Indoor Pools

Indoor Pools

As Pittsburgh enters the second week of October, we face cooler temperatures. Fortunately the avid swimmer can still enjoy his or her favorite hobby. Indoor pools allow for the committed swimmer to benefit from aquatic recreation year round. In a similar fashion this principle holds true for Allegheny Pool Services Co. Regardless of the time of the year we remain committed to providing the Pittsburgh area with safe, clean, and fun pools. We offer pittsburgh pool services to both indoor and outdoor facilities. With the exception of the polar bear club, most swimmers will use indoor pools for the next few months. Since most swimming will occur indoors during the fall and the winter, an understanding of proper air circulation at indoor facilities will help you enjoy or provide the best indoor swimming experience possible.

To ensure swimmer comfort, control energy consumption, and provide proper building protection, focus on indoor air circulation. Designs, renovations, and operation of indoor air circulation should consider the following:

  • Humidity Control: Indoor pools and spas require maintaining relative humidity levels between 40% and 60%. For swimmers, 50% to 60% offers the most comfort. Fluctuations outside this range are detrimental. Low relative humidity will cause user discomfort because of the cooling effect on a swimmer emerging from the pool. Due to the higher rate of evaporation at lower humidities the heating requirements of the pool will also become higher than necessary. On the other side of the spectrum, high relative humidity levels are destructive to building materials. Mold and mildew caused by high humidity can attack wall, floor, and ceiling surfaces.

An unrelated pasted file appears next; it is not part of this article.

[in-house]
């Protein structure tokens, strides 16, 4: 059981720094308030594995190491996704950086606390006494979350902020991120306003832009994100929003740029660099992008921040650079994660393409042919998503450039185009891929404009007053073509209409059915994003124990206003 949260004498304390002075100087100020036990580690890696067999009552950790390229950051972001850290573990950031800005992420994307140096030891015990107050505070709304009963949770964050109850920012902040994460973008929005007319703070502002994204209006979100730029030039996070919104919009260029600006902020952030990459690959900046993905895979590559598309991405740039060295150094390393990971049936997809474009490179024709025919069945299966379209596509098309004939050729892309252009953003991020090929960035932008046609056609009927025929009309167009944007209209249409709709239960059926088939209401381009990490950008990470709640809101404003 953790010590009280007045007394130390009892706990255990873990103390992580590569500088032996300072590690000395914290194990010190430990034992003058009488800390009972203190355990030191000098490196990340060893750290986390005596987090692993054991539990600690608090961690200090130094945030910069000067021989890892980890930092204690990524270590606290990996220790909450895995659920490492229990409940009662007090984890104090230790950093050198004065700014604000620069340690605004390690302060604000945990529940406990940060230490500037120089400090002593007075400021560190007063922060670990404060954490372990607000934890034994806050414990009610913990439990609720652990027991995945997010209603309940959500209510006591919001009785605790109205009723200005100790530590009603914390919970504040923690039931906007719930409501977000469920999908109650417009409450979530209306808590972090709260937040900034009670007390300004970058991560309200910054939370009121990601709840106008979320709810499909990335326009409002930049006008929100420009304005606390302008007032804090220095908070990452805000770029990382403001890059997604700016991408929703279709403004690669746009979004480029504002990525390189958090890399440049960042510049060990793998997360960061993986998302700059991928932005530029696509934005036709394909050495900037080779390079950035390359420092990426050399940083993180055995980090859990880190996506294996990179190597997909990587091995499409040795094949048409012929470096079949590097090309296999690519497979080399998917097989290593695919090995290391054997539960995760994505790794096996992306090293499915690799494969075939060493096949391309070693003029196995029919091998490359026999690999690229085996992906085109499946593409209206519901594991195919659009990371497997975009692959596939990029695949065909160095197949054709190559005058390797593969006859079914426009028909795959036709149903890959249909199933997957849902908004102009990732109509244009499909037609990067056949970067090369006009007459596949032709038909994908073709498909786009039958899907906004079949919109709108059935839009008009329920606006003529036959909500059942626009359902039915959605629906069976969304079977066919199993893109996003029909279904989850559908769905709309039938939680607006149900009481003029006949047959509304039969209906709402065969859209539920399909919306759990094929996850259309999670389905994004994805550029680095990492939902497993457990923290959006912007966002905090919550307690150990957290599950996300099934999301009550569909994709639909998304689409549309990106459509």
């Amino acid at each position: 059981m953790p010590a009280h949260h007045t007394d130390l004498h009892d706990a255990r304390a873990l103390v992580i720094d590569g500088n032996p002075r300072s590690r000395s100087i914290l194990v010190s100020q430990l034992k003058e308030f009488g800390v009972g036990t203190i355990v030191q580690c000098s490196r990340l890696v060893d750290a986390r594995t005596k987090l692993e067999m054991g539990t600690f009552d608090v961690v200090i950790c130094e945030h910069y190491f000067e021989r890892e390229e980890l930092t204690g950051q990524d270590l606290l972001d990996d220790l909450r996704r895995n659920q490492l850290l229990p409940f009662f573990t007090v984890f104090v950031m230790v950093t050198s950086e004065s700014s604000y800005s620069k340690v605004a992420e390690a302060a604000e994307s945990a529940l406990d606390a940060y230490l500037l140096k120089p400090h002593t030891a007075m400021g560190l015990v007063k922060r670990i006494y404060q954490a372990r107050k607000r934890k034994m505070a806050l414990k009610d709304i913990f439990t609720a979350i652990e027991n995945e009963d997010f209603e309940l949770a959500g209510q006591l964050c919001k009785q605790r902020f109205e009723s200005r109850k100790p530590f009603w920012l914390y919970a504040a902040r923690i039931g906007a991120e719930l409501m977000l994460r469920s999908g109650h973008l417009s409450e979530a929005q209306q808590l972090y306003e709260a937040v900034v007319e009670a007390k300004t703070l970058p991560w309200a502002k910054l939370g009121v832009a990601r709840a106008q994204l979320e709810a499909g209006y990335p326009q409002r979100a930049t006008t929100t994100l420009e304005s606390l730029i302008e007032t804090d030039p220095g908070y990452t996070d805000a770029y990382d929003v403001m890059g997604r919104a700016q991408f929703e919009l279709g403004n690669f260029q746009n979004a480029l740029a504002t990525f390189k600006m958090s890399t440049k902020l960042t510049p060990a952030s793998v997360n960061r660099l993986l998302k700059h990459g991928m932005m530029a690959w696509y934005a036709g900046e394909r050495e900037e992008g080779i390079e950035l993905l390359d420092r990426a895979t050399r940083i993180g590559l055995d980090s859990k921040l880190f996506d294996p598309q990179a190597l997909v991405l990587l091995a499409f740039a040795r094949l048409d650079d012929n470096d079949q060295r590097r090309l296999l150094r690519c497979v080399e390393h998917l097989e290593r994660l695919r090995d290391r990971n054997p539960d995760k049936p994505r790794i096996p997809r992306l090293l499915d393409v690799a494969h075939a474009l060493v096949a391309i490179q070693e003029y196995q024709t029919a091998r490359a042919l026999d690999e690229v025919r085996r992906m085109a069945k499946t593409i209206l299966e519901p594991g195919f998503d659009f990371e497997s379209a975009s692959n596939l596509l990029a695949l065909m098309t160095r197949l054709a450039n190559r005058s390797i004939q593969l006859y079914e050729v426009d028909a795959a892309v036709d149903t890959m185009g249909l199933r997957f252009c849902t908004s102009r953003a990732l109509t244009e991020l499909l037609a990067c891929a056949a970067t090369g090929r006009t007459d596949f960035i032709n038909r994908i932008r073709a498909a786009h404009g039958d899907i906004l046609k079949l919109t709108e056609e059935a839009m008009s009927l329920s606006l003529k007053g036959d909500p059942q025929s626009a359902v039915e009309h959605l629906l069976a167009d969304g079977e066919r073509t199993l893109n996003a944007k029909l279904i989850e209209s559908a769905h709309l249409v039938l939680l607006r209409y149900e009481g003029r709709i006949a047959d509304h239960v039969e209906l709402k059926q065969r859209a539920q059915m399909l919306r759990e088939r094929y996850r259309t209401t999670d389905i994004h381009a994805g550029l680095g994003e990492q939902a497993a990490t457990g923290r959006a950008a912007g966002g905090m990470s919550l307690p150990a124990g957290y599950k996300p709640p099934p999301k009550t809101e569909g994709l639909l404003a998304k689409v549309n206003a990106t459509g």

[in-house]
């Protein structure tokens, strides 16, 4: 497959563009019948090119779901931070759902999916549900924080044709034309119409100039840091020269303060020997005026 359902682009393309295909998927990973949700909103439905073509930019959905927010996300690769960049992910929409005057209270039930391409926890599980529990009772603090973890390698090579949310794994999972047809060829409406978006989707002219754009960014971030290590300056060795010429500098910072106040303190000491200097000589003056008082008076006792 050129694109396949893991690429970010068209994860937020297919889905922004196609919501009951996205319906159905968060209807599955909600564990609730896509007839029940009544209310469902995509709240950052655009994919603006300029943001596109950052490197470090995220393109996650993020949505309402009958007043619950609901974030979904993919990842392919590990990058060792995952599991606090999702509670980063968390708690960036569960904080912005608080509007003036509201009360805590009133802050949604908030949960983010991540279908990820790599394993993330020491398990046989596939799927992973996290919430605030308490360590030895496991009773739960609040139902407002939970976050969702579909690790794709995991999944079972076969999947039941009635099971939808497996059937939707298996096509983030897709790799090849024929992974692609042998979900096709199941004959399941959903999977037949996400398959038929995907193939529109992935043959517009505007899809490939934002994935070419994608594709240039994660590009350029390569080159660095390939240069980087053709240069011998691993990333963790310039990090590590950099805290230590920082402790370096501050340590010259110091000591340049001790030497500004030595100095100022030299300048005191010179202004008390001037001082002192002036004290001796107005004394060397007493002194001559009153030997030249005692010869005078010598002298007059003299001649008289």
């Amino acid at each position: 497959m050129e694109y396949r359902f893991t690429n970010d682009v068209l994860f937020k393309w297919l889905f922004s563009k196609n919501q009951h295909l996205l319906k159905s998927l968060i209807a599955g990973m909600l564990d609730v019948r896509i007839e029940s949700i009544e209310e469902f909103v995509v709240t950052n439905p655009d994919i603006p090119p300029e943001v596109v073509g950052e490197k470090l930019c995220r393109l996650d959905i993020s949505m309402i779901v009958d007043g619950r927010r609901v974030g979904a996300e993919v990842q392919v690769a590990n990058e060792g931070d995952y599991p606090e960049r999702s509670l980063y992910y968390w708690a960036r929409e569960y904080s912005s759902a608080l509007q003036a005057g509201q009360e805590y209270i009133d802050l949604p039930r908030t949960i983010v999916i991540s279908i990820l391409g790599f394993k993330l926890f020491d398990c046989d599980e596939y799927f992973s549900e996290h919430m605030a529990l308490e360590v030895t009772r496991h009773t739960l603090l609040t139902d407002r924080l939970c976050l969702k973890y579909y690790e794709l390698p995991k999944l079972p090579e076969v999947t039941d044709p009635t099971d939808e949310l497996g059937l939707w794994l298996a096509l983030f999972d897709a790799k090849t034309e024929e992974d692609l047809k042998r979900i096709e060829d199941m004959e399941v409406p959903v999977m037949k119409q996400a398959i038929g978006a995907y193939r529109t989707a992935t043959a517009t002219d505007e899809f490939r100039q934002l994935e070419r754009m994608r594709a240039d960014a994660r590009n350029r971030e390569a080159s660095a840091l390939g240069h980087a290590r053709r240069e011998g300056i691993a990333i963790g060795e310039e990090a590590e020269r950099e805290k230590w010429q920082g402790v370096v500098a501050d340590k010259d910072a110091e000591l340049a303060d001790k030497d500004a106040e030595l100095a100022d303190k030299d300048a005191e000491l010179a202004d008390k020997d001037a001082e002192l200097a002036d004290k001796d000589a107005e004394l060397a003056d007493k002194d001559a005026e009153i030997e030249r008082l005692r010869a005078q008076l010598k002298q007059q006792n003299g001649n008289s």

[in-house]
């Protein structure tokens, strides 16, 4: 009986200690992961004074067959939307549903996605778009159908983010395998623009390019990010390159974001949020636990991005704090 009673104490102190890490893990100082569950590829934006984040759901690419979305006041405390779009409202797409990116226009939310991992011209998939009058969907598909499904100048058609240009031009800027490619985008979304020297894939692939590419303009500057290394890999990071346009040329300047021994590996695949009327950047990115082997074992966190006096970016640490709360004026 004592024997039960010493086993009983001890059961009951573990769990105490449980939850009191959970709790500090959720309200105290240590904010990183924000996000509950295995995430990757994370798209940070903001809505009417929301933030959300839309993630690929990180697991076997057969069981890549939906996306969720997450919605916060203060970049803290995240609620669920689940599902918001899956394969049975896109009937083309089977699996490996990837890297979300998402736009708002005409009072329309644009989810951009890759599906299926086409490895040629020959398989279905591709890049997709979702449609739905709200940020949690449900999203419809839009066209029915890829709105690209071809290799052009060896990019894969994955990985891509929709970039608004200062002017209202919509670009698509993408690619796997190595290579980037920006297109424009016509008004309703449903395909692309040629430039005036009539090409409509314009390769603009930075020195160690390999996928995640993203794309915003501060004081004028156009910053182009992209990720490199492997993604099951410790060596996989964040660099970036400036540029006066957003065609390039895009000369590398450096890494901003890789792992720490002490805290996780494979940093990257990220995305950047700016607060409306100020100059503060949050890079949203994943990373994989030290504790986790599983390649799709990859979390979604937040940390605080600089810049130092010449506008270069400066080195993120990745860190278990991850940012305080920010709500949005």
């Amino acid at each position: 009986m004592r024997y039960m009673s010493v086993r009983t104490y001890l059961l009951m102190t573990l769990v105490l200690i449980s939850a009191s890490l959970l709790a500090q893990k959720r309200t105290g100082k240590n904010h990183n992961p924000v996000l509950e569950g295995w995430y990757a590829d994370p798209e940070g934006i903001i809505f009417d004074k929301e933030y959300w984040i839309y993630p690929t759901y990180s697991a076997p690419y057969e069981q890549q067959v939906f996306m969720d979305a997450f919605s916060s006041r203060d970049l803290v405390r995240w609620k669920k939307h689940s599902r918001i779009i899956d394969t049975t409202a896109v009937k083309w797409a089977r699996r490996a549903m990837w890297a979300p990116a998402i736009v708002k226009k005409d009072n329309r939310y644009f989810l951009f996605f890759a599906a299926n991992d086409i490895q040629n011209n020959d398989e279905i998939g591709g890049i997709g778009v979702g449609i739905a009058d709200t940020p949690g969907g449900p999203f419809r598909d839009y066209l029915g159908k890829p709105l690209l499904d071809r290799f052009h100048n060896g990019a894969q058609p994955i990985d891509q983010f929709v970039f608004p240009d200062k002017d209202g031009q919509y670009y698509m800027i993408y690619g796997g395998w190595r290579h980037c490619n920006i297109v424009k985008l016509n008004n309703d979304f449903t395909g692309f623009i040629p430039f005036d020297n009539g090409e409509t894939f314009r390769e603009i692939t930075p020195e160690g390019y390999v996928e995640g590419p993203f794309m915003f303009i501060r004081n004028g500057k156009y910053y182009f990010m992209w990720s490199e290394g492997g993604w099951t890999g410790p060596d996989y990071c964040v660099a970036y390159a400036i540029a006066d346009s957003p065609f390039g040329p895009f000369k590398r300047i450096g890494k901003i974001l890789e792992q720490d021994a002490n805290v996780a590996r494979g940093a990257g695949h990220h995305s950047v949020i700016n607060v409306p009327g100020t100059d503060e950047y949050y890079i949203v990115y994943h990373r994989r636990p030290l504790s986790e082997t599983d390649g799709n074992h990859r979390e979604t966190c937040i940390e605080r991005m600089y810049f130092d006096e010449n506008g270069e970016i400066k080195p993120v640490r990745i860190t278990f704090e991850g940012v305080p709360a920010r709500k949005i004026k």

• Ventilation: The American Society of Heating, Refrigerating and Air-Conditioning Engineers (ASHRAE), establishes standards for acceptable air quality at indoor swimming pools. The organization’s ANSI/ASHRAE Standard 62.1, 2007 Ventilation for Acceptable Indoor Air Quality, requires 0.48 cfm (cubic feet per minute) of outdoor air per square foot of pool deck. Since most pools use chlorine, exhaust air will contain chloramines. This air should be vented outdoors and not into bathrooms, dressing rooms, or showers. Additionally pool areas should have a slight negative pressure to prevent air from escaping to other areas of the building.

The brief descriptions of proper air circulation above provide a general introduction to indoor pool air quality and circulation. For a thorough discussion of indoor air quality, Allegheny Pool Services Co., recommends contacting a Heating Ventilation and Air Conditioning specialist. While Allegheny Pool Services Co. does not offer HVAC services, we do maintain the circulation, filtration, and chemical feed systems of indoor pools and spas. Additionally we strive to stay abreast of indoor air requirements to work in tandem with the party responsible for an indoor pool’s air quality. If you have any questions or comments about the topics discussed in this post please contact us. More information can be found at our homepage.

Thanks for reading,

Tim Johnson

Sources: Pool and Spa Operator Handbook, pages 158-157